Traders, Analysts “A Bit Surprised” Yellen Wasn’t More Dovish

To be sure, “volatile” is a relative term these days.

But that’s how some traders are describing what we saw in equities during Yellen’s presser.

No one seems quite sure how to interpret the messaging and indeed, it’s not 100% clear that the committee did indeed deliver the “dovish” slant on the hike that many suggested would be absolutely necessary following this morning’s lackluster inflation data.

Whatever the case, the dollar recovered some of its morning losses and Treasury yields ticked higher as Yellen spoke. Stocks dipped and the VIX showed some sign of life as Yellen suggested subpar inflation prints won’t persist given the tightening labor market as the central bank continues to normalize:


Here’s some of the color from traders and analysts…

Via Bloomberg

Traders Say Stocks Caught Napping by Surprisingly Hawkish Yellen

Equity markets turned volatile during Fed chair Janet Yellen’s press conference Wednesday as traders weighed softening economic data against the central bank’s resolve to continue hiking interest rates in 2017. Here’s how some on Wall Street are reacting:

  • Fed, after “genuflecting in the face of weak U.S. or global data,” now “seems determined to keep to a steady if gradual pace of tightening,” wrote Michael Shaoul, chairman of Marketfield Asset management. “This has apparently come as a bit of a surprise to a market that had greeted this morning’s CPI report as potentially a ‘game changer.”’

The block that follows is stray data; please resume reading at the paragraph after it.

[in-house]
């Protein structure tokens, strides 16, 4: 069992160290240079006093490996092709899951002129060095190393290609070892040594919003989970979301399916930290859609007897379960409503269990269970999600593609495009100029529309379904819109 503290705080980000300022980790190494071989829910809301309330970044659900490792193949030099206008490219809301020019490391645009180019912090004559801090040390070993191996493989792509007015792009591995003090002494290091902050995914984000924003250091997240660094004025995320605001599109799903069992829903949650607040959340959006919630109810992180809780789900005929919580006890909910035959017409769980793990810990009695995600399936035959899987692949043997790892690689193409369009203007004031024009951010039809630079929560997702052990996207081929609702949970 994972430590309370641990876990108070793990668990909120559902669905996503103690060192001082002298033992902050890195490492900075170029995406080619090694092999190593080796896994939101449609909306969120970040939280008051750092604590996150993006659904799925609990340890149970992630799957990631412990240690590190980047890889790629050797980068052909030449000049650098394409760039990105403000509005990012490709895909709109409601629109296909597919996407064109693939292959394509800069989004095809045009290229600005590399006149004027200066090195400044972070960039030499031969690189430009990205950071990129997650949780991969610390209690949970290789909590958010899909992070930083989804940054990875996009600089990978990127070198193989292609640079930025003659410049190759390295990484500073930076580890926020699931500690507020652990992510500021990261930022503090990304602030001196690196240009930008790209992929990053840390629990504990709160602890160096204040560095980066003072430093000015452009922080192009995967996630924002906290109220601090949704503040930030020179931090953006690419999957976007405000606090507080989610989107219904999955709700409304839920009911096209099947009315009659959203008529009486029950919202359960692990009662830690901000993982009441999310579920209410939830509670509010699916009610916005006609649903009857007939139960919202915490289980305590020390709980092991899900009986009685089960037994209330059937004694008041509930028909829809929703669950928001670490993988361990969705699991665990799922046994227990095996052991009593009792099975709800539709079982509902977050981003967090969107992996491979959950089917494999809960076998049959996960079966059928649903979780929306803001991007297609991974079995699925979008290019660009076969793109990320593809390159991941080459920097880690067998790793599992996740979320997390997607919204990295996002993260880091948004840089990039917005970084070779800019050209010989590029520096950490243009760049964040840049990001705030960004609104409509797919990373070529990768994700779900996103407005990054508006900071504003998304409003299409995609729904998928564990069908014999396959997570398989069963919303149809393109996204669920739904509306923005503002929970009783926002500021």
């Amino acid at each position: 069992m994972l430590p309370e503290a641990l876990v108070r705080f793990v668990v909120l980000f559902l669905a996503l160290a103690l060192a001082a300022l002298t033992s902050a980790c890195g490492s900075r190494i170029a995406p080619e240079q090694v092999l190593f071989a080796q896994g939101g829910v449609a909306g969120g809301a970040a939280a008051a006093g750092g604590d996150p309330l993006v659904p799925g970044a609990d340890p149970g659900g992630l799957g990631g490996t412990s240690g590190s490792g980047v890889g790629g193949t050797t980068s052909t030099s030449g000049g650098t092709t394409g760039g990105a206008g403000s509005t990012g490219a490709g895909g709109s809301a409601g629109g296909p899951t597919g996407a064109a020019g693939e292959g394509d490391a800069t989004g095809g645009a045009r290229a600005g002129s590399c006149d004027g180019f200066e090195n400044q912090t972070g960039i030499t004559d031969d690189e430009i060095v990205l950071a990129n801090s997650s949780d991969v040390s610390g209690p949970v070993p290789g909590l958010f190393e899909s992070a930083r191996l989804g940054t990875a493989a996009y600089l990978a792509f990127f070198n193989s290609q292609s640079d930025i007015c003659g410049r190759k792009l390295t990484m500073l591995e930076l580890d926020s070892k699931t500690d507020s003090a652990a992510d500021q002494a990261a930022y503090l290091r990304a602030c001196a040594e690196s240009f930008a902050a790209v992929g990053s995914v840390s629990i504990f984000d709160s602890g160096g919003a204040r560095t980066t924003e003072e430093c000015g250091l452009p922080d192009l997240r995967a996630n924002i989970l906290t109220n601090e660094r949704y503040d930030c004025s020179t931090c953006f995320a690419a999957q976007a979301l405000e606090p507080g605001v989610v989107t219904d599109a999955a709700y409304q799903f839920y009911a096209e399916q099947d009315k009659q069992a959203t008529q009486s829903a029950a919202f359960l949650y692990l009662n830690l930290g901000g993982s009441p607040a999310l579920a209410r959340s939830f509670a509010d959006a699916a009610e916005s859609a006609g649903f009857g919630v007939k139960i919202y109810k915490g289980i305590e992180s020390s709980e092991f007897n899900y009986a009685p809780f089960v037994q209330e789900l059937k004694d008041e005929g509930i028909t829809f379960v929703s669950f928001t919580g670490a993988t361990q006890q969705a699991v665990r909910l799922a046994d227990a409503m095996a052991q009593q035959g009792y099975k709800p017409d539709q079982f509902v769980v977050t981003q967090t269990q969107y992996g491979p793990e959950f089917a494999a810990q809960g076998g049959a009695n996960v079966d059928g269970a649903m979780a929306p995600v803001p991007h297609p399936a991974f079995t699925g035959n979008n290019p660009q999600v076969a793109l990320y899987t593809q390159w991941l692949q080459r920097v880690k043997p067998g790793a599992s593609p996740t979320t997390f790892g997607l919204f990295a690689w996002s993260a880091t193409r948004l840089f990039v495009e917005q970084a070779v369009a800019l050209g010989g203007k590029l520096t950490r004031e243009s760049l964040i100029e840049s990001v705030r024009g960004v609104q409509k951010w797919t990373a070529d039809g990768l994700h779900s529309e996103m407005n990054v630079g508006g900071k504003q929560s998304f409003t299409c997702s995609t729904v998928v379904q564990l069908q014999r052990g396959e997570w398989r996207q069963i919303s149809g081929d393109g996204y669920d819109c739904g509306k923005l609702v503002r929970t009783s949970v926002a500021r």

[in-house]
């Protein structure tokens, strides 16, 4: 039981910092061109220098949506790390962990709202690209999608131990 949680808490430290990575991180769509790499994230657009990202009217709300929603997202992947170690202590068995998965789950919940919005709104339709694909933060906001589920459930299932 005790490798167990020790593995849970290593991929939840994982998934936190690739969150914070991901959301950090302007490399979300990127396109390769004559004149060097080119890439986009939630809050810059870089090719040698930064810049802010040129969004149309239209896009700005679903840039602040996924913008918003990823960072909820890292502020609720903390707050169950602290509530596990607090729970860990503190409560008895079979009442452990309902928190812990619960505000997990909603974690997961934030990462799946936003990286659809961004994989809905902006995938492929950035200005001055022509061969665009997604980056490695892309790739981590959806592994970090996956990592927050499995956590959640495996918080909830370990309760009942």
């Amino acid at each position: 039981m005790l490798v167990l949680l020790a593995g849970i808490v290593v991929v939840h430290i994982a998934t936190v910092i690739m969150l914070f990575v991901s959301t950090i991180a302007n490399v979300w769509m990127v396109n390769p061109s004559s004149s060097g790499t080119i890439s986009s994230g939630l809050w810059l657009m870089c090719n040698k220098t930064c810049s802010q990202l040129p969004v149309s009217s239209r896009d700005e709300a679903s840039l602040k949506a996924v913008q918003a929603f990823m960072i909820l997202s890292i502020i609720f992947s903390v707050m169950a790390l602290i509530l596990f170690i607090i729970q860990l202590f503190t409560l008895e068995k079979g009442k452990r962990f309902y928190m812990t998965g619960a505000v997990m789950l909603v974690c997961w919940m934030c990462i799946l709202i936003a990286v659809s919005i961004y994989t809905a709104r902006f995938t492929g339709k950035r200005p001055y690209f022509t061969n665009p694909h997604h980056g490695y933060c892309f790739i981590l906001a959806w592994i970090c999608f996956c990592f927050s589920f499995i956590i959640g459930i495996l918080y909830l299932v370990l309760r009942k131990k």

• “The combination of the data we got today and what the Fed said is playing into this reaction,” Scott Wren, senior equity strategist at Wells Fargo Advisors, said by phone. “Despite some of the inflation data lately the Fed is not changing their outlook. Stocks are starting to reflect what the bond markets caught onto awhile ago, and rate hikes are headwinds to multiples.”
  • “Maybe people were thinking the Fed would back off balance sheet unwind considering how much they’ve talked about their concern on inflation,” said Yousef Abbasi, a global market strategist at Jonestrading Insitutional Services. “You have to ask the question how aggressive the Fed willing to be now, and do they really have any reason to be much more aggressive.”
  • “Everyone is concerned about the path of interest rate increases as well as the methodology for reducing the balance sheet, and this is creating a little bit of volatility intraday,” Chad Morganlander, a money manager at Stifel, Nicolaus & Co. in Florham Park, New Jersey, said by phone. “The volatiolituy should creep higher in to the course of the summer months as Fed moves further in adjusting the balance sheet.”
  • “The Fed seemed to be firm in general outlook in the need for tightening, and that was taken pretty well right after the announcement, but as investors digested Yellen’s conference they became more concerned with the risk associated with the economy that has proved itself softer with inflation indicatrors lower than anticipated,” Bruce McCain, chief investment strategist at Key Private Bank in Cleveland, said by phone. “This afternoon’s selloff after a flurry of buying spree is an indication of this uncerainty.’

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